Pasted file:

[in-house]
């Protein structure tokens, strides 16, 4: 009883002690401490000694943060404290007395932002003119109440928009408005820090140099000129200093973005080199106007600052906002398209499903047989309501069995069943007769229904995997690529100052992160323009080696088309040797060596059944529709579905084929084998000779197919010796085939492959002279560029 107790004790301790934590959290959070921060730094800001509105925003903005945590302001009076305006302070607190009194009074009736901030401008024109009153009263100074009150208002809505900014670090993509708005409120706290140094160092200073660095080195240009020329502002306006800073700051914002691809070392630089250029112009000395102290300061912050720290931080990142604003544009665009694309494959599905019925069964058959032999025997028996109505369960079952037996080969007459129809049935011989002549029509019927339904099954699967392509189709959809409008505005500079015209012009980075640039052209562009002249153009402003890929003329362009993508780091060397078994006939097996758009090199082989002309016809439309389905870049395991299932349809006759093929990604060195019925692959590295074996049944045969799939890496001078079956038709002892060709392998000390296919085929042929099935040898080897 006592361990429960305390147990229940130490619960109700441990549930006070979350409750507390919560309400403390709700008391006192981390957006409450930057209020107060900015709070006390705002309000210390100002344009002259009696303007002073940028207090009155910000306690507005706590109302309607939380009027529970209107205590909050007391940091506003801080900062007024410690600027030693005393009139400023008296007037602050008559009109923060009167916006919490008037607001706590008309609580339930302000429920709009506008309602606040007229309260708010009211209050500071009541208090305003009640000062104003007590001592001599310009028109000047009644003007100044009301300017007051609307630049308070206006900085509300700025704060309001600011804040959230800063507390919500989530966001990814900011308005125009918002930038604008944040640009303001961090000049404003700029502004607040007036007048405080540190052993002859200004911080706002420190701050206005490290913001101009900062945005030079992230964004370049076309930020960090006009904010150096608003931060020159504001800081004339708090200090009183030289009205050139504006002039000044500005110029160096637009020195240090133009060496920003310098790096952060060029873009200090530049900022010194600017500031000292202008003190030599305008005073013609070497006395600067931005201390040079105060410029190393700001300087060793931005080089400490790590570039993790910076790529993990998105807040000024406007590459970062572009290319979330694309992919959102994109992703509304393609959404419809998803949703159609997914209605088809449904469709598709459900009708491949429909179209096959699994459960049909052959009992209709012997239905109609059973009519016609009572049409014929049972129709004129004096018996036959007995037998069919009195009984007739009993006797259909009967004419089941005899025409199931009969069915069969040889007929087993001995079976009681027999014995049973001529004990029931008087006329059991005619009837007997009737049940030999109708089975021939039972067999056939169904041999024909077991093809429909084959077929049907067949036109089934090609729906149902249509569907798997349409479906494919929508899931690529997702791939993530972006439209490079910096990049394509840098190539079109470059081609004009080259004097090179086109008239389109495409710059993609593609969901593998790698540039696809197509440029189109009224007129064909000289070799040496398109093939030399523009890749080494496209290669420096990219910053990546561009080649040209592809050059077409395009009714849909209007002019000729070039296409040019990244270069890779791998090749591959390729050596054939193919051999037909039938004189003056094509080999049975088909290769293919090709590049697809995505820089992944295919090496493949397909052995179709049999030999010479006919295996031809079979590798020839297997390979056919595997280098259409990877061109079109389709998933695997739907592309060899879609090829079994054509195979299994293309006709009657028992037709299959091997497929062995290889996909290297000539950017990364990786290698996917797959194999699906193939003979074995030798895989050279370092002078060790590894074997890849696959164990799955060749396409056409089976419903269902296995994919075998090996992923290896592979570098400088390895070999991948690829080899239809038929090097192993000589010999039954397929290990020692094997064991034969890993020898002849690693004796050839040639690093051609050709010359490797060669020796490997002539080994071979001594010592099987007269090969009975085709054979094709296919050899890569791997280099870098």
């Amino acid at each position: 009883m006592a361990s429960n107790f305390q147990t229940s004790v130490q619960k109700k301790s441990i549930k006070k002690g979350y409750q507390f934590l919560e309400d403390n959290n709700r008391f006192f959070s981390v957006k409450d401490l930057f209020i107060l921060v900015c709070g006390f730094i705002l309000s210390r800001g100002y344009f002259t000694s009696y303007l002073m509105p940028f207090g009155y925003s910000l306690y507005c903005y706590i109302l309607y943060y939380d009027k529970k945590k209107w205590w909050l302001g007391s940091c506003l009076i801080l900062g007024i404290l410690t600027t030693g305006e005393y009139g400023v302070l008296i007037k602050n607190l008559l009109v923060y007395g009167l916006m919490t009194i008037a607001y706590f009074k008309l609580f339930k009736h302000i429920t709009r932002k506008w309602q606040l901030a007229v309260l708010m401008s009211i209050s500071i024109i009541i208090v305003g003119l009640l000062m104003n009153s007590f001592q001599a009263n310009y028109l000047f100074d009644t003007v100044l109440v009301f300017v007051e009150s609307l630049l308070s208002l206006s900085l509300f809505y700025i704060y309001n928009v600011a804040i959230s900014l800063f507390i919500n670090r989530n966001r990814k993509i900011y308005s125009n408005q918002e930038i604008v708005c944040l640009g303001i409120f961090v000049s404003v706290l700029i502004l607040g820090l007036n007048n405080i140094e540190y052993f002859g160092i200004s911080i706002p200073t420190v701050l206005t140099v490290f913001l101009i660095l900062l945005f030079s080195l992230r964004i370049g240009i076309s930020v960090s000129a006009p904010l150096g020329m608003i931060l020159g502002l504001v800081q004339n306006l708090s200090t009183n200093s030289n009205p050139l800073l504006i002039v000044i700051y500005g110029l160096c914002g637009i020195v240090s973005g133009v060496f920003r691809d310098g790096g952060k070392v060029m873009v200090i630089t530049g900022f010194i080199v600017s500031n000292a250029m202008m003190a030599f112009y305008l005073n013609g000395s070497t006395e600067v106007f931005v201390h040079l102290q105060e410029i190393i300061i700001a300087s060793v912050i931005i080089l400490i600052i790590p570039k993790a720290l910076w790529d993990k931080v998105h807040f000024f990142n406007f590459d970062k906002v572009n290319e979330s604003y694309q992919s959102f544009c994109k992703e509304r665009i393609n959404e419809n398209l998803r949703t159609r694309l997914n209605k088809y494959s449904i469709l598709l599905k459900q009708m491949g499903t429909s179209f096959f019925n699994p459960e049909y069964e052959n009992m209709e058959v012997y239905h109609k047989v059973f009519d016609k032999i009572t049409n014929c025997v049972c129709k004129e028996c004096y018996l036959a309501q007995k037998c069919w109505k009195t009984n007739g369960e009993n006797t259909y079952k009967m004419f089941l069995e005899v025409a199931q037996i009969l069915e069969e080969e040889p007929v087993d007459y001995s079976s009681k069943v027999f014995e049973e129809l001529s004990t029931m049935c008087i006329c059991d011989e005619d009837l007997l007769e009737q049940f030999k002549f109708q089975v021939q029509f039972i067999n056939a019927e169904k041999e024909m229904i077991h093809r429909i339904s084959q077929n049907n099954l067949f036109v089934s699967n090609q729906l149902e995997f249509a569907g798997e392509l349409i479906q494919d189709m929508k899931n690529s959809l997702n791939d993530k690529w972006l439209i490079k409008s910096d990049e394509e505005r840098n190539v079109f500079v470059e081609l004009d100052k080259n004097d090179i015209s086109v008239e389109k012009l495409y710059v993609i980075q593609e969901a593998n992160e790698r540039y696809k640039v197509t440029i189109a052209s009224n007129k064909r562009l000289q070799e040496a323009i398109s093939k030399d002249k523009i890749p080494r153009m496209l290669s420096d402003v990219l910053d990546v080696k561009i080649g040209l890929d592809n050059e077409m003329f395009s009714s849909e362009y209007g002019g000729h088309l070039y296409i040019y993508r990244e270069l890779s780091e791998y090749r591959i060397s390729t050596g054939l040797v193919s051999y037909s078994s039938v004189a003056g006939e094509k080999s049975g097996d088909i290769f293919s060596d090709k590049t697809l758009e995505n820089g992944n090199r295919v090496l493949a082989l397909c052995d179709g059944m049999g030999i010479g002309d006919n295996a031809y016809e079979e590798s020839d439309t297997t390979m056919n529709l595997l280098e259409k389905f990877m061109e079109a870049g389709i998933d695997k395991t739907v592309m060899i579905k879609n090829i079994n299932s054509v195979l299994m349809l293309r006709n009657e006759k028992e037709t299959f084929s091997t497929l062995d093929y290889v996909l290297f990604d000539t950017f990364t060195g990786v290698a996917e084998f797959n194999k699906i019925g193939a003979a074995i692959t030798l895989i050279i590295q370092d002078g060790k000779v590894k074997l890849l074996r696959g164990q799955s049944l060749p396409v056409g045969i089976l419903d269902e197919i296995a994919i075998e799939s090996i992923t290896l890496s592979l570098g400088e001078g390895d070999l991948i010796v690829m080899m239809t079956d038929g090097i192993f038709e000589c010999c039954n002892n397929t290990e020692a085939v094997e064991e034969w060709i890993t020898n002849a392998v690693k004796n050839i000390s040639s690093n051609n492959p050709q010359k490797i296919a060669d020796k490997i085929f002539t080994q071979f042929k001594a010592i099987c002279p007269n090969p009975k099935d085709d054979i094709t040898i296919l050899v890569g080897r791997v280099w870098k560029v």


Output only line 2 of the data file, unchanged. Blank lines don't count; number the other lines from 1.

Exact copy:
């Protein structure tokens, strides 16, 4: 009883002690401490000694943060404290007395932002003119109440928009408005820090140099000129200093973005080199106007600052906002398209499903047989309501069995069943007769229904995997690529100052992160323009080696088309040797060596059944529709579905084929084998000779197919010796085939492959002279560029 107790004790301790934590959290959070921060730094800001509105925003903005945590302001009076305006302070607190009194009074009736901030401008024109009153009263100074009150208002809505900014670090993509708005409120706290140094160092200073660095080195240009020329502002306006800073700051914002691809070392630089250029112009000395102290300061912050720290931080990142604003544009665009694309494959599905019925069964058959032999025997028996109505369960079952037996080969007459129809049935011989002549029509019927339904099954699967392509189709959809409008505005500079015209012009980075640039052209562009002249153009402003890929003329362009993508780091060397078994006939097996758009090199082989002309016809439309389905870049395991299932349809006759093929990604060195019925692959590295074996049944045969799939890496001078079956038709002892060709392998000390296919085929042929099935040898080897 006592361990429960305390147990229940130490619960109700441990549930006070979350409750507390919560309400403390709700008391006192981390957006409450930057209020107060900015709070006390705002309000210390100002344009002259009696303007002073940028207090009155910000306690507005706590109302309607939380009027529970209107205590909050007391940091506003801080900062007024410690600027030693005393009139400023008296007037602050008559009109923060009167916006919490008037607001706590008309609580339930302000429920709009506008309602606040007229309260708010009211209050500071009541208090305003009640000062104003007590001592001599310009028109000047009644003007100044009301300017007051609307630049308070206006900085509300700025704060309001600011804040959230800063507390919500989530966001990814900011308005125009918002930038604008944040640009303001961090000049404003700029502004607040007036007048405080540190052993002859200004911080706002420190701050206005490290913001101009900062945005030079992230964004370049076309930020960090006009904010150096608003931060020159504001800081004339708090200090009183030289009205050139504006002039000044500005110029160096637009020195240090133009060496920003310098790096952060060029873009200090530049900022010194600017500031000292202008003190030599305008005073013609070497006395600067931005201390040079105060410029190393700001300087060793931005080089400490790590570039993790910076790529993990998105807040000024406007590459970062572009290319979330694309992919959102994109992703509304393609959404419809998803949703159609997914209605088809449904469709598709459900009708491949429909179209096959699994459960049909052959009992209709012997239905109609059973009519016609009572049409014929049972129709004129004096018996036959007995037998069919009195009984007739009993006797259909009967004419089941005899025409199931009969069915069969040889007929087993001995079976009681027999014995049973001529004990029931008087006329059991005619009837007997009737049940030999109708089975021939039972067999056939169904041999024909077991093809429909084959077929049907067949036109089934090609729906149902249509569907798997349409479906494919929508899931690529997702791939993530972006439209490079910096990049394509840098190539079109470059081609004009080259004097090179086109008239389109495409710059993609593609969901593998790698540039696809197509440029189109009224007129064909000289070799040496398109093939030399523009890749080494496209290669420096990219910053990546561009080649040209592809050059077409395009009714849909209007002019000729070039296409040019990244270069890779791998090749591959390729050596054939193919051999037909039938004189003056094509080999049975088909290769293919090709590049697809995505820089992944295919090496493949397909052995179709049999030999010479006919295996031809079979590798020839297997390979056919595997280098259409990877061109079109389709998933695997739907592309060899879609090829079994054509195979299994293309006709009657028992037709299959091997497929062995290889996909290297000539950017990364990786290698996917797959194999699906193939003979074995030798895989050279370092002078060790590894074997890849696959164990799955060749396409056409089976419903269902296995994919075998090996992923290896592979570098400088390895070999991948690829080899239809038929090097192993000589010999039954397929290990020692094997064991034969890993020898002849690693004796050839040639690093051609050709010359490797060669020796490997002539080994071979001594010592099987007269090969009975085709054979094709296919050899890569791997280099870098």